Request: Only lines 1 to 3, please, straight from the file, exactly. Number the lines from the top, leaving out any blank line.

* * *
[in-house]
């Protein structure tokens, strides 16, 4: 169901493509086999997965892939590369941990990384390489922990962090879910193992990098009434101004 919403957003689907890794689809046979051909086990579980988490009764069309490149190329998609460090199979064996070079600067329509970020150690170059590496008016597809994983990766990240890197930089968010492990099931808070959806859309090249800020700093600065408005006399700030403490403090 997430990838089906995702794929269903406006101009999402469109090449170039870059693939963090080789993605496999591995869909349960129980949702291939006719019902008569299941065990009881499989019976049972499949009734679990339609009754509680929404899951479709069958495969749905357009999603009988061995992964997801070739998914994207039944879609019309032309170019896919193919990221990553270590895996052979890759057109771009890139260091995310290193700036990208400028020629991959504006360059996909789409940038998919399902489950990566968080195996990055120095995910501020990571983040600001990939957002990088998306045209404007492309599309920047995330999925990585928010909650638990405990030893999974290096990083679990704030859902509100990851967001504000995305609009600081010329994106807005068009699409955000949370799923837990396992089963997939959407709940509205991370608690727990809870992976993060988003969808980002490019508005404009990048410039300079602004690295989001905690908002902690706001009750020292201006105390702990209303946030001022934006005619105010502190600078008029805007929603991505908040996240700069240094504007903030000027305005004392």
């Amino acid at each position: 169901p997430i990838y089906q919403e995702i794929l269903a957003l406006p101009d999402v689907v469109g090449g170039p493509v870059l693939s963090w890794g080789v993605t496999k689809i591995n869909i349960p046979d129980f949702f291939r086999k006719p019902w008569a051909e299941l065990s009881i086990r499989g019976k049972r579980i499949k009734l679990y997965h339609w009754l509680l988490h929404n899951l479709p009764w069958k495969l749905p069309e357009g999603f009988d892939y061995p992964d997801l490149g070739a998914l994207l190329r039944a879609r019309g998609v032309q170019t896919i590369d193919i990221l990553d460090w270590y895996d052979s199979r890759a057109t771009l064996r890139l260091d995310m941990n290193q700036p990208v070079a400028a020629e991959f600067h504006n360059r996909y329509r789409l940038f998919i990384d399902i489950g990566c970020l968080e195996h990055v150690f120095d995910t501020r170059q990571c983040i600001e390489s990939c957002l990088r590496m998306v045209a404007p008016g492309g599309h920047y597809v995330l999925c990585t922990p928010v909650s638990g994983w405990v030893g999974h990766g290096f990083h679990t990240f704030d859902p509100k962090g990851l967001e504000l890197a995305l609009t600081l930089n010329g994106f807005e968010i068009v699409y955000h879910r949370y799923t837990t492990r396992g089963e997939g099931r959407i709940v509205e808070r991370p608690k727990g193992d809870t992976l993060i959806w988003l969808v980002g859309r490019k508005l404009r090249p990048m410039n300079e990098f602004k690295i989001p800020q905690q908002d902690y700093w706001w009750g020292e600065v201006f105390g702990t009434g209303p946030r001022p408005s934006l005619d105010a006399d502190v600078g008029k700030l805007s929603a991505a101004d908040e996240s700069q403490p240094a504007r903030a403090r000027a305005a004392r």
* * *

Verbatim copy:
[in-house]
């Protein structure tokens, strides 16, 4: 169901493509086999997965892939590369941990990384390489922990962090879910193992990098009434101004 919403957003689907890794689809046979051909086990579980988490009764069309490149190329998609460090199979064996070079600067329509970020150690170059590496008016597809994983990766990240890197930089968010492990099931808070959806859309090249800020700093600065408005006399700030403490403090 997430990838089906995702794929269903406006101009999402469109090449170039870059693939963090080789993605496999591995869909349960129980949702291939006719019902008569299941065990009881499989019976049972499949009734679990339609009754509680929404899951479709069958495969749905357009999603009988061995992964997801070739998914994207039944879609019309032309170019896919193919990221990553270590895996052979890759057109771009890139260091995310290193700036990208400028020629991959504006360059996909789409940038998919399902489950990566968080195996990055120095995910501020990571983040600001990939957002990088998306045209404007492309599309920047995330999925990585928010909650638990405990030893999974290096990083679990704030859902509100990851967001504000995305609009600081010329994106807005068009699409955000949370799923837990396992089963997939959407709940509205991370608690727990809870992976993060988003969808980002490019508005404009990048410039300079602004690295989001905690908002902690706001009750020292201006105390702990209303946030001022934006005619105010502190600078008029805007929603991505908040996240700069240094504007903030000027305005004392």
């Amino acid at each position: 169901p997430i990838y089906q919403e995702i794929l269903a957003l406006p101009d999402v689907v469109g090449g170039p493509v870059l693939s963090w890794g080789v993605t496999k689809i591995n869909i349960p046979d129980f949702f291939r086999k006719p019902w008569a051909e299941l065990s009881i086990r499989g019976k049972r579980i499949k009734l679990y997965h339609w009754l509680l988490h929404n899951l479709p009764w069958k495969l749905p069309e357009g999603f009988d892939y061995p992964d997801l490149g070739a998914l994207l190329r039944a879609r019309g998609v032309q170019t896919i590369d193919i990221l990553d460090w270590y895996d052979s199979r890759a057109t771009l064996r890139l260091d995310m941990n290193q700036p990208v070079a400028a020629e991959f600067h504006n360059r996909y329509r789409l940038f998919i990384d399902i489950g990566c970020l968080e195996h990055v150690f120095d995910t501020r170059q990571c983040i600001e390489s990939c957002l990088r590496m998306v045209a404007p008016g492309g599309h920047y597809v995330l999925c990585t922990p928010v909650s638990g994983w405990v030893g999974h990766g290096f990083h679990t990240f704030d859902p509100k962090g990851l967001e504000l890197a995305l609009t600081l930089n010329g994106f807005e968010i068009v699409y955000h879910r949370y799923t837990t492990r396992g089963e997939g099931r959407i709940v509205e808070r991370p608690k727990g193992d809870t992976l993060i959806w988003l969808v980002g859309r490019k508005l404009r090249p990048m410039n300079e990098f602004k690295i989001p800020q905690q908002d902690y700093w706001w009750g020292e600065v201006f105390g702990t009434g209303p946030r001022p408005s934006l005619d105010a006399d502190v600078g008029k700030l805007s929603a991505a101004d908040e996240s700069q403490p240094a504007r903030a403090r000027a305005a004392r």